About this Piece
Vivaldi’s Spring, Summer, Autumn, and Winter were the first four of the 12 concerti in his Opus 8, The Contest between Harmony and Invention, in 1725. Vivaldi’s “Seasons” are program music, with virtually every passage describing an event that is set out in a sonnet accompanying each of the concerti. There are also descriptive directions to the players that are not in the sonnets. All this extra-musical symbolism was not to everyone’s taste, and the ones who found it most distasteful were the musicians most opposed to Vivaldian flashiness in the first place.
Two centuries later, Astor Piazzolla faced another sort of argument about propriety. If the distance of time makes it hard to appreciate Vivaldi’s true importance, geographical and cultural distance obscures the position of Piazzolla, who occupies something of a fringe position in the Eurocentric classical world.
Piazzolla’s roots were in the world of the tango. Like the tango itself, he was born in Buenos Aires, and like the tango, he quickly went elsewhere, moving with his parents to New York’s Little Italy when he was four. In his teens he returned to Buenos Aires, where he studied composition with the eminent Argentine composer Alberto Ginastera and played the bandoneon, a type of accordion (with buttons instead of keys), in tango orchestras.
Setting out on his own, Piazzolla quickly moved beyond the boundaries of traditional tango. His music expanded the use of dissonance and complex harmony and rhythm, and incorporated elements picked up from the classical and jazz repertoire. It forsook the dance hall for the concert hall, where his audiences were more likely to be classical or jazz fans than tango aficionados.
All musical genres, including the most popular, have their orthodoxies and their purists, and the tango is no exception. Piazzola’s non-tango influences made him a controversial figure in a community where some people took the tango very seriously. “I have had enough of people telling me that what I am not playing is not tango,” he said, probably more than once. One tango purist is said to have threatened him with a gun in the 1950s. Whether coincidentally or not, he left Argentina for several years after that, studying in Paris with Nadia Boulanger, who convinced him that he was, after all, a tango composer. He returned from Paris and formed the quintet (violin, bass, piano, guitar, and bandoneon) with which he did his best-known work in what he called “the New Tango.” Neither fish nor fowl, his music was destined either for the obscurity that befalls music that never finds an audience, or the prominence that comes with achieving the appeal to multiple audiences that music marketers call “crossover.” Toward the end of his life, Piazzolla’s music crossed over in a big way.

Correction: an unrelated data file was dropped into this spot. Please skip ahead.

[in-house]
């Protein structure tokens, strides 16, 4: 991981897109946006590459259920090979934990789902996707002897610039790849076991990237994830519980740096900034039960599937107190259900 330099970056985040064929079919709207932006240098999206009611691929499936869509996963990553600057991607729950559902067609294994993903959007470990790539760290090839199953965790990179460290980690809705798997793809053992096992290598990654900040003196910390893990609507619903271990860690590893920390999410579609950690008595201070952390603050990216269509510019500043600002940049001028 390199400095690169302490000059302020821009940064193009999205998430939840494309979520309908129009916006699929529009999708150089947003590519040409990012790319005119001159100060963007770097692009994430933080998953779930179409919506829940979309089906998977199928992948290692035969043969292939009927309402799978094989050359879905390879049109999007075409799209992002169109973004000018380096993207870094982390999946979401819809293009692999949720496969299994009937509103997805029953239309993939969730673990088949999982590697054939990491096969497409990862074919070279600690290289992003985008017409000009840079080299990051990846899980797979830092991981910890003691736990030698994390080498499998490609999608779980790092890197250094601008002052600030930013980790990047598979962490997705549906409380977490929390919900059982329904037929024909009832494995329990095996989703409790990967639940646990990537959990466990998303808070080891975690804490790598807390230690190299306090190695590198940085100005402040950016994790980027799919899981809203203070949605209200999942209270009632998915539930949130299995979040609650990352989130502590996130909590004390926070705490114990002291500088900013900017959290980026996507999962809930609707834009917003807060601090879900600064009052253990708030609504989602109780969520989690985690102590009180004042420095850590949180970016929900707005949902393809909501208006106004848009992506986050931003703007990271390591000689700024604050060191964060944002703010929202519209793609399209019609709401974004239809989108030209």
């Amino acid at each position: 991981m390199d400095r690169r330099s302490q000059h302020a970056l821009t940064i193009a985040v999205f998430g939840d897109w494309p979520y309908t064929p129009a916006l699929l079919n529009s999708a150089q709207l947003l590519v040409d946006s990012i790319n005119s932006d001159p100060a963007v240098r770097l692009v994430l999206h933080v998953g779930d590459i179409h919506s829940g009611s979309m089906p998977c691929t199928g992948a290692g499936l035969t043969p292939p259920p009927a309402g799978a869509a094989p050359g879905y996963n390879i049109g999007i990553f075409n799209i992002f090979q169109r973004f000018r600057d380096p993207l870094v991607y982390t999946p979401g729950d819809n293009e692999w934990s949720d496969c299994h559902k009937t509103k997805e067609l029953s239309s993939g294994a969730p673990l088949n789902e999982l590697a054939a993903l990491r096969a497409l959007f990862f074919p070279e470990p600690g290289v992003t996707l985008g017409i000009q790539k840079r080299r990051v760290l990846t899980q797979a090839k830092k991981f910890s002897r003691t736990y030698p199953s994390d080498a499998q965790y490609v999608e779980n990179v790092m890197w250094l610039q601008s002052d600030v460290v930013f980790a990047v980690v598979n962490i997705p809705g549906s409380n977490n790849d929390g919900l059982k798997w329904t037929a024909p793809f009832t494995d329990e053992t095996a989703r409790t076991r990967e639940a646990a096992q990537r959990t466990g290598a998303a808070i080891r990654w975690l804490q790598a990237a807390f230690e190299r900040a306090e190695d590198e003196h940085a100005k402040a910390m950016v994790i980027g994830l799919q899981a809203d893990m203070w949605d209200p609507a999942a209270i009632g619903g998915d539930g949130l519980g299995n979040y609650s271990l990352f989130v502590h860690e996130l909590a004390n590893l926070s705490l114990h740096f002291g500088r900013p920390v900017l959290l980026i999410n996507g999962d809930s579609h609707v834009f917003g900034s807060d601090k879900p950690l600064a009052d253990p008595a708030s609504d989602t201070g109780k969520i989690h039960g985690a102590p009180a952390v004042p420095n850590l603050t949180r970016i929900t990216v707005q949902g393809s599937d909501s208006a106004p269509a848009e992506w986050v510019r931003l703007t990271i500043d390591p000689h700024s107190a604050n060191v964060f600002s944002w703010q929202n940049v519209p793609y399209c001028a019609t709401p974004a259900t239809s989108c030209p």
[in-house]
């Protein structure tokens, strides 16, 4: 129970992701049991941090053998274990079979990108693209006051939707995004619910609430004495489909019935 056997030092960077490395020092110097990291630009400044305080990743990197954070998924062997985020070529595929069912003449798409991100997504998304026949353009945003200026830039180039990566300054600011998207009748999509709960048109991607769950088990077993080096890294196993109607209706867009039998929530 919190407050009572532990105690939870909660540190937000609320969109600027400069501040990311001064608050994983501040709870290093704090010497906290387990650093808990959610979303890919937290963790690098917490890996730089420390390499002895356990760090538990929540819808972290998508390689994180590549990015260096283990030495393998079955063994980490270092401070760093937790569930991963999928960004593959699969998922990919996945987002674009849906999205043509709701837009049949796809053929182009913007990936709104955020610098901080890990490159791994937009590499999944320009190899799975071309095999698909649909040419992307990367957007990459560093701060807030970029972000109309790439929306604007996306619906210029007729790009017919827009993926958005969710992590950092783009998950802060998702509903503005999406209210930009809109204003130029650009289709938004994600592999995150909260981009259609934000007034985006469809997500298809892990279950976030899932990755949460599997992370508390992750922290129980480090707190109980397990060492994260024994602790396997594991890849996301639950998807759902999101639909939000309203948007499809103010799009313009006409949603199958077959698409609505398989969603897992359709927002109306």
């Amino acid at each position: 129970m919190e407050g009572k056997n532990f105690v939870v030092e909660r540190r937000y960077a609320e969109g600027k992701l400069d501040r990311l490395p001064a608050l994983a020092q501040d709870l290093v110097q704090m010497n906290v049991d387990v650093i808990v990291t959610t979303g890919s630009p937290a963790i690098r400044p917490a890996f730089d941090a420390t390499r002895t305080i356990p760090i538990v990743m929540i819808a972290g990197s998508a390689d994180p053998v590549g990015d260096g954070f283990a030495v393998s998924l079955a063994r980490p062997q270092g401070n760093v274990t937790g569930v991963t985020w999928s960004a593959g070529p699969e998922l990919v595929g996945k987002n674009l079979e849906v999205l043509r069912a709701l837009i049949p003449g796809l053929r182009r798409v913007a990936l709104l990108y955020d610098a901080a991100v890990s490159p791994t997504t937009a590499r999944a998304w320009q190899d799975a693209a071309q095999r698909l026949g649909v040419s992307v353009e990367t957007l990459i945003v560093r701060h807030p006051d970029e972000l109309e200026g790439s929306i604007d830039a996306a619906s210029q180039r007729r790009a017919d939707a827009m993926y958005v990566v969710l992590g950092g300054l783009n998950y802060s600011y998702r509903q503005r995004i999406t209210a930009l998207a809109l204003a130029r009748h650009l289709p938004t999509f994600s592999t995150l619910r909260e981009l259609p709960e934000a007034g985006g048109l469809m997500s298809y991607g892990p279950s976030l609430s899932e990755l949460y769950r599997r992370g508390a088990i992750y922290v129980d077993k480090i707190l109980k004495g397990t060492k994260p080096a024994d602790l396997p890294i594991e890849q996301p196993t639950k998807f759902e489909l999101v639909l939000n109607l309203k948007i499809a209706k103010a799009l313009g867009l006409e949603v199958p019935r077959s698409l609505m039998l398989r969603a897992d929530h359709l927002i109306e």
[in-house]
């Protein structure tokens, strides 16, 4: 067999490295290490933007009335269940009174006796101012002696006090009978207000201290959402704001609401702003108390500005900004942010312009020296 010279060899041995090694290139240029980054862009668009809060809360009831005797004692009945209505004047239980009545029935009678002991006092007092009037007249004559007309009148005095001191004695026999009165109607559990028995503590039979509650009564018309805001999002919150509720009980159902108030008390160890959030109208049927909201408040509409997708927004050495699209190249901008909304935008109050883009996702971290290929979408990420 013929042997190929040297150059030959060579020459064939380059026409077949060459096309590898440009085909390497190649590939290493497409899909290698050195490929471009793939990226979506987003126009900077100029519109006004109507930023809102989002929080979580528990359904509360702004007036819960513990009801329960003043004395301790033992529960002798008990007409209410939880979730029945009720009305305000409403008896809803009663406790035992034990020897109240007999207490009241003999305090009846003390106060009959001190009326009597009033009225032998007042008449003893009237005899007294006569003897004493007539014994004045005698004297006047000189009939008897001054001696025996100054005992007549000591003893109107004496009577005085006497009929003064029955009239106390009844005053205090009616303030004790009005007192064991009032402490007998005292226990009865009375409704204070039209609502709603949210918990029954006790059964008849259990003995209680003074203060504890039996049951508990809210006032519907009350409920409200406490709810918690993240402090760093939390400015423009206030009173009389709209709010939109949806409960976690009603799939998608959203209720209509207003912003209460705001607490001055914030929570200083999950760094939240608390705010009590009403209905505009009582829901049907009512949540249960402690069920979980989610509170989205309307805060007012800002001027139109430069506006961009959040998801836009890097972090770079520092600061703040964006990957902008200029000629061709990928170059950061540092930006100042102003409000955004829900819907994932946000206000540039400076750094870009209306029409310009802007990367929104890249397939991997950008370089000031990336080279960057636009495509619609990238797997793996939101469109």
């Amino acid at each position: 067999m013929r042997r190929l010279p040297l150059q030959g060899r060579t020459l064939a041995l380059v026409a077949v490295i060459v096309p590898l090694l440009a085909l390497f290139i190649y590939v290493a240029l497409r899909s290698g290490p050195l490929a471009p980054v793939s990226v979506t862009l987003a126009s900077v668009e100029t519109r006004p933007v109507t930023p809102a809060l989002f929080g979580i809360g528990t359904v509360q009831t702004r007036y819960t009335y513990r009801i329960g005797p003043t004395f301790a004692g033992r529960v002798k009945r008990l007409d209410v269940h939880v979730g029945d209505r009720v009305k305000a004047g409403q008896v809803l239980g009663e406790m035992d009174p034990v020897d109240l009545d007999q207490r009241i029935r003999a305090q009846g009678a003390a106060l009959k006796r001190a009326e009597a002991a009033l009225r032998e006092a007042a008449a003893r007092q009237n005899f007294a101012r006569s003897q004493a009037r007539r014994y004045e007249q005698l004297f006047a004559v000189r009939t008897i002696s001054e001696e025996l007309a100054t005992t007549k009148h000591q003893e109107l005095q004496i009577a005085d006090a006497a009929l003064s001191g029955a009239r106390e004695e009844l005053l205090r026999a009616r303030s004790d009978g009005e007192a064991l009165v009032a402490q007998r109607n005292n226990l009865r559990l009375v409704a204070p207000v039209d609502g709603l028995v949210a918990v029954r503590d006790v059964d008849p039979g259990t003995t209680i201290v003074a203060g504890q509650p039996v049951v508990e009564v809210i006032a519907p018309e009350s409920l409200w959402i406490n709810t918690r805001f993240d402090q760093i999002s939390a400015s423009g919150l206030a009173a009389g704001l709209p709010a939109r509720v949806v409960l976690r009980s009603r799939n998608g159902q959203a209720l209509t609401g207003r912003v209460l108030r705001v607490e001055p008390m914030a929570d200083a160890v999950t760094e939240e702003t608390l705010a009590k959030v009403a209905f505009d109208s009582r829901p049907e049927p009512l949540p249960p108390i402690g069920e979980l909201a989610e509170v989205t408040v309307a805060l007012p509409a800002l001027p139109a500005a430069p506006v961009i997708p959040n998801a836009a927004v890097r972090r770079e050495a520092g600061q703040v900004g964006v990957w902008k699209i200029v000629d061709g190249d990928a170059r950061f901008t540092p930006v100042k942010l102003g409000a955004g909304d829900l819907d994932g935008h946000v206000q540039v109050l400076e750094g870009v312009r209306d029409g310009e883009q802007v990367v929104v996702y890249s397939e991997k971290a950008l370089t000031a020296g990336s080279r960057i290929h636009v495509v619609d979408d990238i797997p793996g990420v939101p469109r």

His Cuatros Estaciones Porteños (“The Four Seasons of Buenos Aires”), composed in 1969, are themselves fairly well traveled. Like much of his music, they have been arranged for a host of different instrumentations: Piazzolla recorded them with his own groups, and other versions include solo guitar and piano trio. The version heard tonight is a fairly free adaptation [by Russian composer Leonid Desyatnikov, arranged for solo violin and orchestra in 1996-98] made with Vivaldi’s “Four Seasons” in mind: the numerous quotations from those works (sometimes interpolated and sometimes worked into the fabric of the music) are not from Piazzolla’s pen. But keep in mind that Piazzolla’s own performances of his music were often full of improvisation, so additions or alterations by performers or arrangers can be seen as part of the game.
–Lawyer and lutenist Howard Posner has also annotated programs for the Los Angeles Baroque Orchestra and for the Coleman Chamber Concerts.